There’s a new heavy hitter in ride-hailing. Google-owned Waze on Monday unveiled a carpooling service for commuters in California’s Bay Area. The pilot program is limited to about 25,000 employees of companies including Walmart and Adobe Systems, the Wall Street Journal reported. Waze will match riders with drivers already heading along similar routes during the morning and evening rush hours.
“For years, Waze has established a trusted community of drivers, with millions of Wazers helping each other beat traffic on the fastest routes,” the company wrote on its website. “Since so many people are already using Waze to get to work, why not help a fellow commuter heading in the same direction?”
In its current form, Waze Carpool is less a land grab for Uber and Lyft’s business than that of smaller, explicitly commuting-focused ride startups such as Via. Waze Carpool is charging riders just $0.54 a mile, which is also what the IRS recommends companies reimburse their employees per mile for business-related travel. “Waze Carpool focuses on covering costs, not generating an income,” the company explains.
That’s an important distinction from most of the carpool-esque services introduced by Uber and Lyft, which are cheaper than their private-ride options but still structured so that drivers can expect to make a little extra cash. UberPool, for example, calculates fares for drivers based on time and distance. Via, a ride app that offers flat-rate trips in New York and Chicago, pays its drivers an hourly wage. The most comparable service Uber offers is UberCommute, which in the US is live in Chicago and reimburses drivers $0.54 a mile.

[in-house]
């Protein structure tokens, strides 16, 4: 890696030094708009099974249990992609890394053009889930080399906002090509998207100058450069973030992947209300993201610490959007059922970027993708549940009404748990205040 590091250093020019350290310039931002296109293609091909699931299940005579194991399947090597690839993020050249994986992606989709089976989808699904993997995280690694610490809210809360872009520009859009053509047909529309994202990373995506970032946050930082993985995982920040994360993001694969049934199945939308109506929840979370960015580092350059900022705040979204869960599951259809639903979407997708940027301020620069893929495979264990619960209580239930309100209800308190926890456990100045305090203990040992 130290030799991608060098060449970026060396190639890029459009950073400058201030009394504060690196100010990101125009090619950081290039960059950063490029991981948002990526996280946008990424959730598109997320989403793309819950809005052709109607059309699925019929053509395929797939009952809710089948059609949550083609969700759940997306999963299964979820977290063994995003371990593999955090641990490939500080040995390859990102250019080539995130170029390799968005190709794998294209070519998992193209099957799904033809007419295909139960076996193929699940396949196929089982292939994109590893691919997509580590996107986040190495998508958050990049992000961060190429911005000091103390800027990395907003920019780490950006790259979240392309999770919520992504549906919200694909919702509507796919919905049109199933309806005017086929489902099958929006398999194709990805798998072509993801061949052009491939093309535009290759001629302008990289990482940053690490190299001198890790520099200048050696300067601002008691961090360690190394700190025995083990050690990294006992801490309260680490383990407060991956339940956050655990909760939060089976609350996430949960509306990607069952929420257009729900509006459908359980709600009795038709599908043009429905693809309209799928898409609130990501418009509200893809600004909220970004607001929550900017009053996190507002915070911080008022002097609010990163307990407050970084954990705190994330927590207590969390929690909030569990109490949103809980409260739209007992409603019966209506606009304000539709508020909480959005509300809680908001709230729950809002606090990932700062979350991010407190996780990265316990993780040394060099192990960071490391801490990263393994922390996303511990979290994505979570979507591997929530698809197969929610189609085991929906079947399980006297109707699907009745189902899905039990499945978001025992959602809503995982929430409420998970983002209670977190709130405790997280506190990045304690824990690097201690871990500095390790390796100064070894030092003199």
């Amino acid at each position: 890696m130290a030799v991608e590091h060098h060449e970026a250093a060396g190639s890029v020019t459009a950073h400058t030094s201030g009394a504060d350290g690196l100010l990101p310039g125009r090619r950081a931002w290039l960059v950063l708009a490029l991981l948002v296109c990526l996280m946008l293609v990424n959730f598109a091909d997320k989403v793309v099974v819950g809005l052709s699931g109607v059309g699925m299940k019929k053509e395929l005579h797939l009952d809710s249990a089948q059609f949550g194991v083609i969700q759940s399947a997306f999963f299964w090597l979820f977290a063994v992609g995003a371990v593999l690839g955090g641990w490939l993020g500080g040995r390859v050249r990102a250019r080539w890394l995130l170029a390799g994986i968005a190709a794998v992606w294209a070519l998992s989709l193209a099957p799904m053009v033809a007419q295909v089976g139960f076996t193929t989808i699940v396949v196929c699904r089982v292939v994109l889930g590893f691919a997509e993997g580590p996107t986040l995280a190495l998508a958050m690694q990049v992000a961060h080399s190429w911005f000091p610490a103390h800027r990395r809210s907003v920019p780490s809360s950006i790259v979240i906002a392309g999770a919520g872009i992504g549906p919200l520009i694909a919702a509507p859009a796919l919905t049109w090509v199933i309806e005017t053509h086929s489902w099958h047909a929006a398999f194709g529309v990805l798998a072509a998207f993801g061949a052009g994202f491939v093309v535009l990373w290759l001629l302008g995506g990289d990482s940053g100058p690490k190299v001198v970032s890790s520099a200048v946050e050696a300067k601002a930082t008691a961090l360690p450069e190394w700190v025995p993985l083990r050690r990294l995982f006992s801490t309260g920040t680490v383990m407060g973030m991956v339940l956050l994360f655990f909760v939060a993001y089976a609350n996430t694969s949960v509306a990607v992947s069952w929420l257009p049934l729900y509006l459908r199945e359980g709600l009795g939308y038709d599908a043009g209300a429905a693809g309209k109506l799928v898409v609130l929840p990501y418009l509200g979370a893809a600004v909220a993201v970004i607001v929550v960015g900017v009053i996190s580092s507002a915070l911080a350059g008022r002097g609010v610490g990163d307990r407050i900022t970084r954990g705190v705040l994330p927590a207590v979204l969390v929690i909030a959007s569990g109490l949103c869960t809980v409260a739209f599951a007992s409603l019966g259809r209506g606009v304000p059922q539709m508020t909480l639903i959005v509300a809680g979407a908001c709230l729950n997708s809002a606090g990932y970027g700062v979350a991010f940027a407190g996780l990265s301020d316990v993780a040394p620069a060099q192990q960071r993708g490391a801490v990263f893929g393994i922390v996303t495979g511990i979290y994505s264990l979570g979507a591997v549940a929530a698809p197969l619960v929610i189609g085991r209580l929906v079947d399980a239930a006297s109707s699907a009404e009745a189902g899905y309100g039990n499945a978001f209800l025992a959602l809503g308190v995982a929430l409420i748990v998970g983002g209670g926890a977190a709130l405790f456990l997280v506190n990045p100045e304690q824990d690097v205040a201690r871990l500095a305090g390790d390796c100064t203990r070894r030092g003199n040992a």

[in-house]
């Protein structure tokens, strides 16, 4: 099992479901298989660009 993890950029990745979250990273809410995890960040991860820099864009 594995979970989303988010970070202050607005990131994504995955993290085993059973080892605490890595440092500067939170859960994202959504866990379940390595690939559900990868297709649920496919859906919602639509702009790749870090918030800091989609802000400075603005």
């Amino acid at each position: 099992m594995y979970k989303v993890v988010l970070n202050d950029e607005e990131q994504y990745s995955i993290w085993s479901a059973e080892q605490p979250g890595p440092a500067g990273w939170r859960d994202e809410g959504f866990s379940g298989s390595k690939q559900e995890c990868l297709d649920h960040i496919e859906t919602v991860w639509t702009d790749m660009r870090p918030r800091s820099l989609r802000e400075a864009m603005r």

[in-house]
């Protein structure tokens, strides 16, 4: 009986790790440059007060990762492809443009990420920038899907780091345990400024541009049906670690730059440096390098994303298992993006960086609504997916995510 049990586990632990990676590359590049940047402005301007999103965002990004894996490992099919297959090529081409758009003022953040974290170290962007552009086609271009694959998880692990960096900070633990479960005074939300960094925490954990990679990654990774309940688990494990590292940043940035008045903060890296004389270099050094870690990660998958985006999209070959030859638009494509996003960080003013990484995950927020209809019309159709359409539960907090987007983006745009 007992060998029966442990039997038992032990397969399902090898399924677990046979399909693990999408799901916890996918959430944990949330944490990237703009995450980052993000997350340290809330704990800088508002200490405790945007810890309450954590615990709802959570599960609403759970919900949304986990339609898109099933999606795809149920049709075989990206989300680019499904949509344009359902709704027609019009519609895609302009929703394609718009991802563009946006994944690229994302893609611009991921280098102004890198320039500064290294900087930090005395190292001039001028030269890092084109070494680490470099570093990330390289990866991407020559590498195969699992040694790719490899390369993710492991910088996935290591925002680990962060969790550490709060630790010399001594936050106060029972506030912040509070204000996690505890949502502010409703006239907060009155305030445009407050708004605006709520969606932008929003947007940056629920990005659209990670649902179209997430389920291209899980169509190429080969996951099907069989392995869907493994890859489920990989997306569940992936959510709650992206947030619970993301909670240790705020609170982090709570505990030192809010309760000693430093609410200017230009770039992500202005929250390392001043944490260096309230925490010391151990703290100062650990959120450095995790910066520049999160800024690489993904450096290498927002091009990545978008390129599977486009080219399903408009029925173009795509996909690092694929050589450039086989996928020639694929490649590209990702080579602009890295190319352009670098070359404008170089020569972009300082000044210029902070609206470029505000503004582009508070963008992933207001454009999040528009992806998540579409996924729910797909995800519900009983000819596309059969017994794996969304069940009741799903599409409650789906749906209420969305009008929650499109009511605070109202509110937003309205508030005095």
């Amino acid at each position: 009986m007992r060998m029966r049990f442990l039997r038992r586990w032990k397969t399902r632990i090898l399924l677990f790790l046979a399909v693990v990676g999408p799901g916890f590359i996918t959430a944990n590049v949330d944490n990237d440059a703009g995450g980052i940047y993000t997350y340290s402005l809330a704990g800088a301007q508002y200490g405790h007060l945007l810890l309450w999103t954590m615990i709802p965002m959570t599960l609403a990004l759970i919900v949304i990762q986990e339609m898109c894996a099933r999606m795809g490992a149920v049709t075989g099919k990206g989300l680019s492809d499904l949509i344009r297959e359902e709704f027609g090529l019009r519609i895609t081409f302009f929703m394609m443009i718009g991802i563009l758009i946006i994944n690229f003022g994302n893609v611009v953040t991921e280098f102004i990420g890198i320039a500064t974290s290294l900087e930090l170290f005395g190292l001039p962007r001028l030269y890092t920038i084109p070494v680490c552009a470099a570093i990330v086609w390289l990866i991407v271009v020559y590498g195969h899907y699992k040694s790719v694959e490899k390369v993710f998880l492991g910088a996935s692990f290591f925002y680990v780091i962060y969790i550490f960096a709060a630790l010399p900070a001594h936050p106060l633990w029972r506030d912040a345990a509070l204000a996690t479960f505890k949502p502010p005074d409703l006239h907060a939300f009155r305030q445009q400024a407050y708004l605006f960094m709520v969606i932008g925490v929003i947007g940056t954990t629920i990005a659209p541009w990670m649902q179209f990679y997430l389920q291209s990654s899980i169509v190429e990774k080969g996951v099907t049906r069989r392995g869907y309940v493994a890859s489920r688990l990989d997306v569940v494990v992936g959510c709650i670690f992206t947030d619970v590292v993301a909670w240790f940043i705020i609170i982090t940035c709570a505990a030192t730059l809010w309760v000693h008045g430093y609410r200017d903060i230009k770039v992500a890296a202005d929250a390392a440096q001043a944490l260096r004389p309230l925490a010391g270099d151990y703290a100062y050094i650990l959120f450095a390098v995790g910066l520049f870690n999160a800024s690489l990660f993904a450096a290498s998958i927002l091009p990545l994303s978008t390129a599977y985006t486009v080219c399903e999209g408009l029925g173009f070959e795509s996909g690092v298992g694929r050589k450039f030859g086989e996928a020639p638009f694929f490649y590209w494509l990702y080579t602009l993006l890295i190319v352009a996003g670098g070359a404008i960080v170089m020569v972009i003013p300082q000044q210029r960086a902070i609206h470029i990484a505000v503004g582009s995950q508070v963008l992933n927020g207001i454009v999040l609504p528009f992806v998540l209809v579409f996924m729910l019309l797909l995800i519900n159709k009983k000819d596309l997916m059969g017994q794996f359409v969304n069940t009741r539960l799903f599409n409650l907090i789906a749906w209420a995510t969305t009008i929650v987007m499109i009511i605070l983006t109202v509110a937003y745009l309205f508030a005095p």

Waze Carpool’s $0.54 rate is also important from a regulatory standpoint. As Waze explains, car insurance policies in states including California typically cover “not for profit, share-the-expense carpooling.” By framing its operations that way, Waze Carpool may be able to avoid the scrutiny around insurance coverage that has at times sidelined Uber and Lyft.
Of course, even if the initial pilot of Waze Carpool is limited, and Alphabet’s long-term plans for the service not fully developed, the big-picture implications should still be worrisome for other ride-hailing companies. Both Uber and Lyft have touted their commuter-friendly services. Lyft has long talked about providing affordable rides that reduce traffic and congestion. And Uber, born as “everyone’s private driver,” has lately embraced a more democratic slogan: “transportation as reliable as running water.”
Waze Carpool is a clear play for that commuter market, and could easily broaden beyond it. Meanwhile, as all the major ride companies and automakers race to develop self-driving car technologies, Google’s driverless vehicles are already traversing the streets of Mountain View, California.
Put a platform like Waze Carpool and Google’s self-driving car capabilities together and it must be a scary vision—even for Uber.